facts of the case have been reviewed by the plaintiff’s attorney with an expert whose qualifications provide a reasonable expectation that the expert’s opinions could be admissible at trial and that, in the opinion of this expert, one or more defendants deviated from the applicable standard of care and by that action caused injury to the plaintiff . . . .


Id., subd. 3(a).  Additionally, the plaintiff must serve the defendant with a second affidavit within 180 days of commencing litigation.  Id., subd. 2.  This second affidavit

must be signed by each expert listed in the affidavit and by the plaintiff’s attorney and state the identity of each person whom plaintiff expects to call as an expert witness at trial to testify with respect to the issues of malpractice or causation, the substance of the facts and opinions to which the expert is expected to testify, and a summary of the grounds for each opinion.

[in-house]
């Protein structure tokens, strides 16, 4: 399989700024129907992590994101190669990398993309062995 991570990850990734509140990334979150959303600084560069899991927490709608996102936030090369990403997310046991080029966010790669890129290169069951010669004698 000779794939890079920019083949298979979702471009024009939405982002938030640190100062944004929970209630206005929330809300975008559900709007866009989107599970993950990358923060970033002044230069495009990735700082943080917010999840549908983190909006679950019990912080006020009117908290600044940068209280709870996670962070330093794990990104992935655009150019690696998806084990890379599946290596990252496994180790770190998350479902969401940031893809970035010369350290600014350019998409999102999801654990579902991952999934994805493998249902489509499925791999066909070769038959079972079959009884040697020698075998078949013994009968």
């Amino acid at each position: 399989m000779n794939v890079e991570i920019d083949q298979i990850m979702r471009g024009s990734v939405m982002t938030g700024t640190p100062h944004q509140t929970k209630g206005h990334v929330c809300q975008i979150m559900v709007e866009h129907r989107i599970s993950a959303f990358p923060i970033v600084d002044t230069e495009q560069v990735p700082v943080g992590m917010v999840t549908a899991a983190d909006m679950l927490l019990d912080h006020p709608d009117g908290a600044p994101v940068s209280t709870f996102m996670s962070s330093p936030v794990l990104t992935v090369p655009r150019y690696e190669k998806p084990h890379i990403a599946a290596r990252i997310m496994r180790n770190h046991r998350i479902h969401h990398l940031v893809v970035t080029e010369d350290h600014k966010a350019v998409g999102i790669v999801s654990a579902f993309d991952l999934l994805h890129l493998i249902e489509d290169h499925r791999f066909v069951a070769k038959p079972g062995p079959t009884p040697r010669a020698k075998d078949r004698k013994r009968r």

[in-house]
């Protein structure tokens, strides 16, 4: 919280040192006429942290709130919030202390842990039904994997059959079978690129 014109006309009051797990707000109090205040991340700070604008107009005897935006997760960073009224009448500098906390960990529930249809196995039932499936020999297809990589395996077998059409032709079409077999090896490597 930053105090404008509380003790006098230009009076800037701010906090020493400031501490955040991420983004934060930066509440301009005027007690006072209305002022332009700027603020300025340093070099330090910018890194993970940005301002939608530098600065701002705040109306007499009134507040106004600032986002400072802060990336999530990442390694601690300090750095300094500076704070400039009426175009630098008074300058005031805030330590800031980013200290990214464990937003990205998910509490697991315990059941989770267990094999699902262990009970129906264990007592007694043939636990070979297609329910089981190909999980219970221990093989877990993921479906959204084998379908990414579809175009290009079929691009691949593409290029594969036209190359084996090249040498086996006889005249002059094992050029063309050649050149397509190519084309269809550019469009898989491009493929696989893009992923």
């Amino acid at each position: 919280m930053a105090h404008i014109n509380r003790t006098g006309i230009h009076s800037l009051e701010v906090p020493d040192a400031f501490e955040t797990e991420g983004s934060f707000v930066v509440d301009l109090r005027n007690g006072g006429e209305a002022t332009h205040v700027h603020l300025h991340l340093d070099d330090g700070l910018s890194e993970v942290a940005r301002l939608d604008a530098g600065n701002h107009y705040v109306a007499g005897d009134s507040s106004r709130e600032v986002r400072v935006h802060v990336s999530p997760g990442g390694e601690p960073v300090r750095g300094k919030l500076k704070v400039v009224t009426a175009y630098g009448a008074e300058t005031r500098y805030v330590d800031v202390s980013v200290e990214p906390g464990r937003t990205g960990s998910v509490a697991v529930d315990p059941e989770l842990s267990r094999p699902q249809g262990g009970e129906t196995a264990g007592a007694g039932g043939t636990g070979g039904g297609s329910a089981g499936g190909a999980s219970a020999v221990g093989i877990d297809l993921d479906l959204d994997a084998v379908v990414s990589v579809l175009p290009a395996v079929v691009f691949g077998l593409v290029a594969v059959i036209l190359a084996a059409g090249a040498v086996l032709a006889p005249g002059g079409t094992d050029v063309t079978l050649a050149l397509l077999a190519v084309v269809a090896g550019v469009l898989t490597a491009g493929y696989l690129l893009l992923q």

Id., subd. 4(a).  Interrogatory answers are sufficient to meet the second affidavit-requirement if they provide the requisite information, are signed by the plaintiff’s counsel and each expert, and are served within the 180-day time period.  Id., subd. 4(b).  Failure to serve a second affidavit “results, upon motion, in mandatory dismissal with prejudice . . . .”  Id., subd. 6(b). 

            Minnesota courts have interpreted the expert-disclosure statute strictly, in accordance with the legislature’s intention to “dismiss meritless claims at an early stage of litigation.”  Mercer v. Andersen, 715 N.W.2d 114, 122 (Minn. App. 2006); see Broehm v. Mayo Clinic Rochester, 690 N.W.2d 721, 725 (Minn. 2005) (requiring “strict compliance” with Minn. Stat. § 145.682).  To comply with subdivision 4(a) of the statute, the plaintiff’s second affidavit or interrogatory answers must